QMem will engage beneficiaries directly involved in the management of LGBT memorials in public space and more broadly in the public-art and LGBT sectors. Through links with city, regional and (inter)national institutions and media, QMem will impact thinking, policies and practices that influence the cultivation and implementation of queer memorials and LGBT-inclusive environments more widely. Beneficiaries will advise on making research output relevant to wider users through their global networks to maximise public awareness of the relevance of LGBT-dedicated monuments to enhancing social diversity and inclusion in public life.

WHO WILL BENEFIT AND HOW?

UK public-art sector beneficiary
(i) IXIA Public Art Think Tank: By consultation and knowledge dissemination, QMem will contribute to IXIA's mission to increase public understanding of public art's role in producing social change (thus ensuring UK benefit beyond this partner). Case-study findings will be rendered into agendas for IXIA's core activities of research, event organising, commissioning and delivering training. IXIA will be introduced to the larger project network of monument-related parties (above) and LGBT-sector beneficiaries (below) to bridge public-art and LGBT organising and promote a larger supportive environment for queer memorials amongst policymakers, artists and professionals.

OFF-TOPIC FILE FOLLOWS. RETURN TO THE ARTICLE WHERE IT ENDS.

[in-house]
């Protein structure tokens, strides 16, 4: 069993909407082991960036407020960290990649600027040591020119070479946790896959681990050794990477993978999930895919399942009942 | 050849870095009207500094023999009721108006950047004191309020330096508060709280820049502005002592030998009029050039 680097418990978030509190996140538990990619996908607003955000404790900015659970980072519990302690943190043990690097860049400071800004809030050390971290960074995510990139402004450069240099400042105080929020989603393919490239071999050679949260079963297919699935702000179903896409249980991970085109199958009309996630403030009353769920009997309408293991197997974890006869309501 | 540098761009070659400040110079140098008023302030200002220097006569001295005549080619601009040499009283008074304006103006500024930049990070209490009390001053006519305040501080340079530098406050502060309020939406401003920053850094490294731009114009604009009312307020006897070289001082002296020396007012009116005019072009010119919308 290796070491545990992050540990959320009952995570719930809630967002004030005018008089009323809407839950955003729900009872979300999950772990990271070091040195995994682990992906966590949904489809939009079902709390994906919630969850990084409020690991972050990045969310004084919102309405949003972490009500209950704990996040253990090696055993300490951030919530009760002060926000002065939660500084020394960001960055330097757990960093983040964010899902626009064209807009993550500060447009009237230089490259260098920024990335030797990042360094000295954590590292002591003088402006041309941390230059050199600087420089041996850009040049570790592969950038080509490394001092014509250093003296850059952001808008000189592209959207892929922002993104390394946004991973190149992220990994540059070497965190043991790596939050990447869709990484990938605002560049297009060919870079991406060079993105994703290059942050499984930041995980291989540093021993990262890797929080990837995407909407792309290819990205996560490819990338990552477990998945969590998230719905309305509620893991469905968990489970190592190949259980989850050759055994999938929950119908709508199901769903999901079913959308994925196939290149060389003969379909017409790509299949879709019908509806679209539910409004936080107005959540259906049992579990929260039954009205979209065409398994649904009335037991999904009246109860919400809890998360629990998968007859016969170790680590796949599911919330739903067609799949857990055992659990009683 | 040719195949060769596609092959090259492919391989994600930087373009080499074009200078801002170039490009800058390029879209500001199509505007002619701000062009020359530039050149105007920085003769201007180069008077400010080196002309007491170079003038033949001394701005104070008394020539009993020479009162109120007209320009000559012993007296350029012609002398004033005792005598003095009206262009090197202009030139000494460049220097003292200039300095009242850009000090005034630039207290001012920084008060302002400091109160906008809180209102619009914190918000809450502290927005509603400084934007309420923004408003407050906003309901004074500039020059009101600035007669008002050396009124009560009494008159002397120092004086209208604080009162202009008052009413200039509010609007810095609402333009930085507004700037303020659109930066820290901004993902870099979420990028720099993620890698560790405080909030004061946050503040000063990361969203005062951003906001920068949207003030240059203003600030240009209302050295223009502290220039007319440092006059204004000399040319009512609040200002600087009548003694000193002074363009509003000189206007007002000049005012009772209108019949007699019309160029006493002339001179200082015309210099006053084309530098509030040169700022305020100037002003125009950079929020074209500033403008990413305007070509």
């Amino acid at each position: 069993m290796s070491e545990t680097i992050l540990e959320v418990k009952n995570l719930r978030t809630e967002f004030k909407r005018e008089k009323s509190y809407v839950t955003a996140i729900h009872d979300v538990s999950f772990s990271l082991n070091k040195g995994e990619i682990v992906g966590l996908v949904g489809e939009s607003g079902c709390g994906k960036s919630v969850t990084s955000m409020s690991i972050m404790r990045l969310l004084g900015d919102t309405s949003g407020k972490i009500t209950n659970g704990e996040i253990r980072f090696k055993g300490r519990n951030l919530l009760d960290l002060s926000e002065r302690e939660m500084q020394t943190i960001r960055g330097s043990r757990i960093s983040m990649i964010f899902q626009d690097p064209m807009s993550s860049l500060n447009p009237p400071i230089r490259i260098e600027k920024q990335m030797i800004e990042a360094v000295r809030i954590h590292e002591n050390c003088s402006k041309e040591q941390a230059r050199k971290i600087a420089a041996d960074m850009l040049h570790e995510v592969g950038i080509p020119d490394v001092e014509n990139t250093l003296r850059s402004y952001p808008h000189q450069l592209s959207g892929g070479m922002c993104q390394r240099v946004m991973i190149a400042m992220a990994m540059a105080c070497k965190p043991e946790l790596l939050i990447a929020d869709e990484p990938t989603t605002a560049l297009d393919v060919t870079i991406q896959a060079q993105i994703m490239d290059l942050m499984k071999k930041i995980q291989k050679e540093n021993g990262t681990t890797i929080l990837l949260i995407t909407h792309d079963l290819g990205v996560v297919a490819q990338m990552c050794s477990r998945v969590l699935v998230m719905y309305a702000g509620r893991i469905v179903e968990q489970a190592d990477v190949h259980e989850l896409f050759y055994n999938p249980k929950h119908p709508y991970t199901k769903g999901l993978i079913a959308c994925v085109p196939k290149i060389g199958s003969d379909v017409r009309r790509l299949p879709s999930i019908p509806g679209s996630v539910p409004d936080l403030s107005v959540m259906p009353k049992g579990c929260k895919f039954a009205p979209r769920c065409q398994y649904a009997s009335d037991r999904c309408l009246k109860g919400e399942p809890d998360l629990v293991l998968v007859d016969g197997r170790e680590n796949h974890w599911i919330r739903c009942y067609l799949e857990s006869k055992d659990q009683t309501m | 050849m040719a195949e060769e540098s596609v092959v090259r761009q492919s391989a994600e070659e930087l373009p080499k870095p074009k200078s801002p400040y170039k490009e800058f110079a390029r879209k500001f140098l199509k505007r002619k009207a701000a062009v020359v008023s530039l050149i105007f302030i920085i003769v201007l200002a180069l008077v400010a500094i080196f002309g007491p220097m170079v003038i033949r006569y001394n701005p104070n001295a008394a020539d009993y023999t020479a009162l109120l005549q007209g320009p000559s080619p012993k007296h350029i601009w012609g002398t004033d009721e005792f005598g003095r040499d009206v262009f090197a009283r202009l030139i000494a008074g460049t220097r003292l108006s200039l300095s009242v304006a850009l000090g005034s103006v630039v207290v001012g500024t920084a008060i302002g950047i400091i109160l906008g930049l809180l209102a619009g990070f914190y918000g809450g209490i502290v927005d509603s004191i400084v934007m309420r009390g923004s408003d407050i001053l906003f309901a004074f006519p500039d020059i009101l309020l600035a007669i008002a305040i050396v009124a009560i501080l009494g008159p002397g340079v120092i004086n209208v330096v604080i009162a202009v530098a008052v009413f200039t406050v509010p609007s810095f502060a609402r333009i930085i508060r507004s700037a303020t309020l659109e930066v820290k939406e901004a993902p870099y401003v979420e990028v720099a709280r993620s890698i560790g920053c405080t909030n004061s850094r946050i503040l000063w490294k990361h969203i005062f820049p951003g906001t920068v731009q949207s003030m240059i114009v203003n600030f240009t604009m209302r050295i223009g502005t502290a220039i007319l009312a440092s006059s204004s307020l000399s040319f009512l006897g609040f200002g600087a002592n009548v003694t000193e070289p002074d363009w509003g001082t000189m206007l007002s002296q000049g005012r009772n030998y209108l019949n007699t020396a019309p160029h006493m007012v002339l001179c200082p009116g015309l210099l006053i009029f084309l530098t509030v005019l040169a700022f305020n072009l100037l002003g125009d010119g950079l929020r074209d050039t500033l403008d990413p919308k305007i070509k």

LGBT-sector beneficiaries
Below beneficiaries will help shaping the research by providing advice about conducting research in the local and national LGBT contexts. Specific benefits differ over their objectives:
(ii) COC Netherlands advocates LGBT/non-LGBT coalitions. To contribute to this goal, COC will provide IP with a platform to deliver a public speech about findings at two major COC-supported events to maximise impact on a wide audience: National Remembrance Day/Liberation on Day 4-5 May 2018 and the Amsterdam Pride in Aug 2018.